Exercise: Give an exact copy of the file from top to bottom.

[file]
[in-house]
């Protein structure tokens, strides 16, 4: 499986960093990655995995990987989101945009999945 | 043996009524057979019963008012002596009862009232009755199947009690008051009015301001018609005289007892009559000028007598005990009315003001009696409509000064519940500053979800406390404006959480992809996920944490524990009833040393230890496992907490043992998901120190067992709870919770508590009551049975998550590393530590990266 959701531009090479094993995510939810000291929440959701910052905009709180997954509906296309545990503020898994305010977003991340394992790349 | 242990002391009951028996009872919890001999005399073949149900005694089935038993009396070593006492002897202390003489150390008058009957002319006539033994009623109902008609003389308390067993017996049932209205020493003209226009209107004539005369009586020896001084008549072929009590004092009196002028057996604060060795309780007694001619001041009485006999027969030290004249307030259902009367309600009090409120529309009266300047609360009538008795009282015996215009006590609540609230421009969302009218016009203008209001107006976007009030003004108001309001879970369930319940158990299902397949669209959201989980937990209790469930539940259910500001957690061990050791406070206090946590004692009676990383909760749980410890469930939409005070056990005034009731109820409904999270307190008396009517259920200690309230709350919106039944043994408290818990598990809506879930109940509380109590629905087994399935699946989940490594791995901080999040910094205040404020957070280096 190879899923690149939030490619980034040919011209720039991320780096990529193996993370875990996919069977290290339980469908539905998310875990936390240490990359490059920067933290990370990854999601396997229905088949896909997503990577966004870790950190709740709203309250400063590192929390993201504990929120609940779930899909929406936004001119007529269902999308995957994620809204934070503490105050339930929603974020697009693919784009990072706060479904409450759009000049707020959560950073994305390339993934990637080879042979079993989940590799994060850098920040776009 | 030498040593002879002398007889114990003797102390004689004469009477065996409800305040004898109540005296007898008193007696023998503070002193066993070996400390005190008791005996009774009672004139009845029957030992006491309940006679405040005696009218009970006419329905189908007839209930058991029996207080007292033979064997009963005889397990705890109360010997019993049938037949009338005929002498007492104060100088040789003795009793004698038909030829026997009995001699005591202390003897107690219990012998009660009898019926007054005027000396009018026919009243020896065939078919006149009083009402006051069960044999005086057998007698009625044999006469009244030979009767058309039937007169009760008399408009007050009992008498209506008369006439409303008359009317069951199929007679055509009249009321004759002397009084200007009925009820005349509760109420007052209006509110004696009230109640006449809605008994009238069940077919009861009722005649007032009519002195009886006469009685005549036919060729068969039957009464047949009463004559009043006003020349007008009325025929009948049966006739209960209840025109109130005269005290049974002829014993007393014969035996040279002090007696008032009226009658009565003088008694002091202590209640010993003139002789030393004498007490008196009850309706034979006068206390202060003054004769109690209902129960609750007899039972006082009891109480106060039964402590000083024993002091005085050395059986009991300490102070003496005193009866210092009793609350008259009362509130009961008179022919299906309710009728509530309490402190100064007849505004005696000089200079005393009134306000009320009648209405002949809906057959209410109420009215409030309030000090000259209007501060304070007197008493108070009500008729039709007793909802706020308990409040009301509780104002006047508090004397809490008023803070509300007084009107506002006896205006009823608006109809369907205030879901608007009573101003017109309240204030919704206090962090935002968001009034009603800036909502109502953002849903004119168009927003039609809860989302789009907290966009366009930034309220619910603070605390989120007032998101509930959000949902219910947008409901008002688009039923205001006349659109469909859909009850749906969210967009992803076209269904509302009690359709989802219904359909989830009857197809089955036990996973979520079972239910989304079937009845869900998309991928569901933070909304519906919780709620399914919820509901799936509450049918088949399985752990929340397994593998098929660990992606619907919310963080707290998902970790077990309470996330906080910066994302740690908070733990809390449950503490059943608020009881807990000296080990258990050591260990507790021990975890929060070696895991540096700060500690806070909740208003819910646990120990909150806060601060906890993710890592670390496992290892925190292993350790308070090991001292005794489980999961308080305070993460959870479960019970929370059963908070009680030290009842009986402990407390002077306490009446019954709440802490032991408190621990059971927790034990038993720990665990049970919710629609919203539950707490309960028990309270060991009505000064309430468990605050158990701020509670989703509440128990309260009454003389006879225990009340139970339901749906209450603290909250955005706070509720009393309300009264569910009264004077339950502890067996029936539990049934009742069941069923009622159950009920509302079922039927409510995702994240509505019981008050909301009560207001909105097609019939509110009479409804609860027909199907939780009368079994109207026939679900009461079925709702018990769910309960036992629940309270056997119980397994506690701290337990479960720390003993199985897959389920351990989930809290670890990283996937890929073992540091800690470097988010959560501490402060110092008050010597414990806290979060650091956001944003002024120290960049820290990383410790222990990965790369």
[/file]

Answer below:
[in-house]
């Protein structure tokens, strides 16, 4: 499986960093990655995995990987989101945009999945 | 043996009524057979019963008012002596009862009232009755199947009690008051009015301001018609005289007892009559000028007598005990009315003001009696409509000064519940500053979800406390404006959480992809996920944490524990009833040393230890496992907490043992998901120190067992709870919770508590009551049975998550590393530590990266 959701531009090479094993995510939810000291929440959701910052905009709180997954509906296309545990503020898994305010977003991340394992790349 | 242990002391009951028996009872919890001999005399073949149900005694089935038993009396070593006492002897202390003489150390008058009957002319006539033994009623109902008609003389308390067993017996049932209205020493003209226009209107004539005369009586020896001084008549072929009590004092009196002028057996604060060795309780007694001619001041009485006999027969030290004249307030259902009367309600009090409120529309009266300047609360009538008795009282015996215009006590609540609230421009969302009218016009203008209001107006976007009030003004108001309001879970369930319940158990299902397949669209959201989980937990209790469930539940259910500001957690061990050791406070206090946590004692009676990383909760749980410890469930939409005070056990005034009731109820409904999270307190008396009517259920200690309230709350919106039944043994408290818990598990809506879930109940509380109590629905087994399935699946989940490594791995901080999040910094205040404020957070280096 190879899923690149939030490619980034040919011209720039991320780096990529193996993370875990996919069977290290339980469908539905998310875990936390240490990359490059920067933290990370990854999601396997229905088949896909997503990577966004870790950190709740709203309250400063590192929390993201504990929120609940779930899909929406936004001119007529269902999308995957994620809204934070503490105050339930929603974020697009693919784009990072706060479904409450759009000049707020959560950073994305390339993934990637080879042979079993989940590799994060850098920040776009 | 030498040593002879002398007889114990003797102390004689004469009477065996409800305040004898109540005296007898008193007696023998503070002193066993070996400390005190008791005996009774009672004139009845029957030992006491309940006679405040005696009218009970006419329905189908007839209930058991029996207080007292033979064997009963005889397990705890109360010997019993049938037949009338005929002498007492104060100088040789003795009793004698038909030829026997009995001699005591202390003897107690219990012998009660009898019926007054005027000396009018026919009243020896065939078919006149009083009402006051069960044999005086057998007698009625044999006469009244030979009767058309039937007169009760008399408009007050009992008498209506008369006439409303008359009317069951199929007679055509009249009321004759002397009084200007009925009820005349509760109420007052209006509110004696009230109640006449809605008994009238069940077919009861009722005649007032009519002195009886006469009685005549036919060729068969039957009464047949009463004559009043006003020349007008009325025929009948049966006739209960209840025109109130005269005290049974002829014993007393014969035996040279002090007696008032009226009658009565003088008694002091202590209640010993003139002789030393004498007490008196009850309706034979006068206390202060003054004769109690209902129960609750007899039972006082009891109480106060039964402590000083024993002091005085050395059986009991300490102070003496005193009866210092009793609350008259009362509130009961008179022919299906309710009728509530309490402190100064007849505004005696000089200079005393009134306000009320009648209405002949809906057959209410109420009215409030309030000090000259209007501060304070007197008493108070009500008729039709007793909802706020308990409040009301509780104002006047508090004397809490008023803070509300007084009107506002006896205006009823608006109809369907205030879901608007009573101003017109309240204030919704206090962090935002968001009034009603800036909502109502953002849903004119168009927003039609809860989302789009907290966009366009930034309220619910603070605390989120007032998101509930959000949902219910947008409901008002688009039923205001006349659109469909859909009850749906969210967009992803076209269904509302009690359709989802219904359909989830009857197809089955036990996973979520079972239910989304079937009845869900998309991928569901933070909304519906919780709620399914919820509901799936509450049918088949399985752990929340397994593998098929660990992606619907919310963080707290998902970790077990309470996330906080910066994302740690908070733990809390449950503490059943608020009881807990000296080990258990050591260990507790021990975890929060070696895991540096700060500690806070909740208003819910646990120990909150806060601060906890993710890592670390496992290892925190292993350790308070090991001292005794489980999961308080305070993460959870479960019970929370059963908070009680030290009842009986402990407390002077306490009446019954709440802490032991408190621990059971927790034990038993720990665990049970919710629609919203539950707490309960028990309270060991009505000064309430468990605050158990701020509670989703509440128990309260009454003389006879225990009340139970339901749906209450603290909250955005706070509720009393309300009264569910009264004077339950502890067996029936539990049934009742069941069923009622159950009920509302079922039927409510995702994240509505019981008050909301009560207001909105097609019939509110009479409804609860027909199907939780009368079994109207026939679900009461079925709702018990769910309960036992629940309270056997119980397994506690701290337990479960720390003993199985897959389920351990989930809290670890990283996937890929073992540091800690470097988010959560501490402060110092008050010597414990806290979060650091956001944003002024120290960049820290990383410790222990990965790369």